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How was "man" discovered during the Renaissance?

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meghan345123 | Student, Undergraduate | Honors

Posted October 15, 2012 at 9:13 AM via web

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How was "man" discovered during the Renaissance?

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readerofbooks | College Teacher | (Level 2) Educator Emeritus

Posted October 17, 2012 at 4:13 PM (Answer #1)

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I love your question. Man was discovered during the Renaissance in two ways. A little context is necessary to make this point. 

Before the Renaissance, the church pretty much held sway. For this reason, man was not at the center. It was the church or we can say God. Man was considered secondary. This feeling was enhanced further by the great accomplishments of the classical world, of which people fell short.

In light of this, when the Renaissance came to be, there was a sense of the greatness of man. Great works were done and there was a feeling that they could outshine even the classical world. In his sense, man was rediscovered, that is, human potentiality was rediscovered. 

Second, people began to question the church. In light of this, the Protestant Reformation would not have been possible apart from the Renaissance. In this sense, man began to be the measure of all things. Man was back on the map, as it were.

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mwestwood | College Teacher | (Level 3) Distinguished Educator

Posted August 2, 2014 at 2:51 AM (Answer #2)

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As the term Renaissance means "rebirth," the period of history with this name saw the resurgence of the arts and science and diplomacy. In the Renaissance, man was "discovered" as a polymath, a person of expertise in many areas. The consummate Renaissance men, then, are the polymaths, Leonardo da Vinci and Michelangelo.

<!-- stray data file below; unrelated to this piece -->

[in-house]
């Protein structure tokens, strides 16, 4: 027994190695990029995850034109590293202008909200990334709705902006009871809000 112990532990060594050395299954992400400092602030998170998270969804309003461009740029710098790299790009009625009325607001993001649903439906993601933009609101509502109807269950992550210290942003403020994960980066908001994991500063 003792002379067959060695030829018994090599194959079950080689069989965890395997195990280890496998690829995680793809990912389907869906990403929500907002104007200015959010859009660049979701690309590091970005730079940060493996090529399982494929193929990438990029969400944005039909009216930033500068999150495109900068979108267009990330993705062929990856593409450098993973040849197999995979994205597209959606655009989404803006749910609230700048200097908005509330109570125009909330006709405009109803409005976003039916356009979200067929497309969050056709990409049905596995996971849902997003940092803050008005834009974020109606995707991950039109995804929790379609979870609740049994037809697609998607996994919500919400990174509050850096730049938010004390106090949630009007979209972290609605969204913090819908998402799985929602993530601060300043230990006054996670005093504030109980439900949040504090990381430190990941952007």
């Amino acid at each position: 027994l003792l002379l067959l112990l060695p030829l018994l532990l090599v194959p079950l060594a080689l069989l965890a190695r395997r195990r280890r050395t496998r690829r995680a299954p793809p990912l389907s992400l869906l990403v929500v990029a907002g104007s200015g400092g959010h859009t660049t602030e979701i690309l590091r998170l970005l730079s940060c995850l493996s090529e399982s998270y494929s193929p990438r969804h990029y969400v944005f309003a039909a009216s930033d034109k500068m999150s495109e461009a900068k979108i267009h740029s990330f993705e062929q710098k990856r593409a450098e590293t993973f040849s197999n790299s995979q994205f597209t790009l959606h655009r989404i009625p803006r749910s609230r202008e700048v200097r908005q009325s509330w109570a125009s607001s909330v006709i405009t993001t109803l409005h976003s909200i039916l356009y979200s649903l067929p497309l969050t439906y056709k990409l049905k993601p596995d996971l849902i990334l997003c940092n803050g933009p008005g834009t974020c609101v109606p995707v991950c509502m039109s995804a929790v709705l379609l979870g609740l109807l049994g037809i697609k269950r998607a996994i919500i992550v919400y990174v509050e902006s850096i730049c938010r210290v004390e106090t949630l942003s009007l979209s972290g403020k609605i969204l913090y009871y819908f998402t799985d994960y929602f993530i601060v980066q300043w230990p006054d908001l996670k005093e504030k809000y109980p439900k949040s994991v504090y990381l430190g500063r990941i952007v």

Leonardo da Vinci was an artist and an inventor who created many designs for what later became machines in the nineteenth and twentieth centuries, machines such as the tank, machine gun, airplanes, and helicopters. His keen sense of aerodynamics led DaVinci to design these machines that could not even be produced in his age.

As a sculptor and architect, Michelangelo is unsurpassed in creative genius. His talent as a painter, too, is evinced in his renderings on the ceiling and upper walls of the Sistine Chapel, especially the creation. Michelangelo pioneered the Mannerist style of architecture, in which there are elongated proportions, much style, and lack of specific perspective. Thus, through his artistry and the artistry and creativity of Leonardo da Vinci, man saw the world anew; he was reborn into new ideas and new art.

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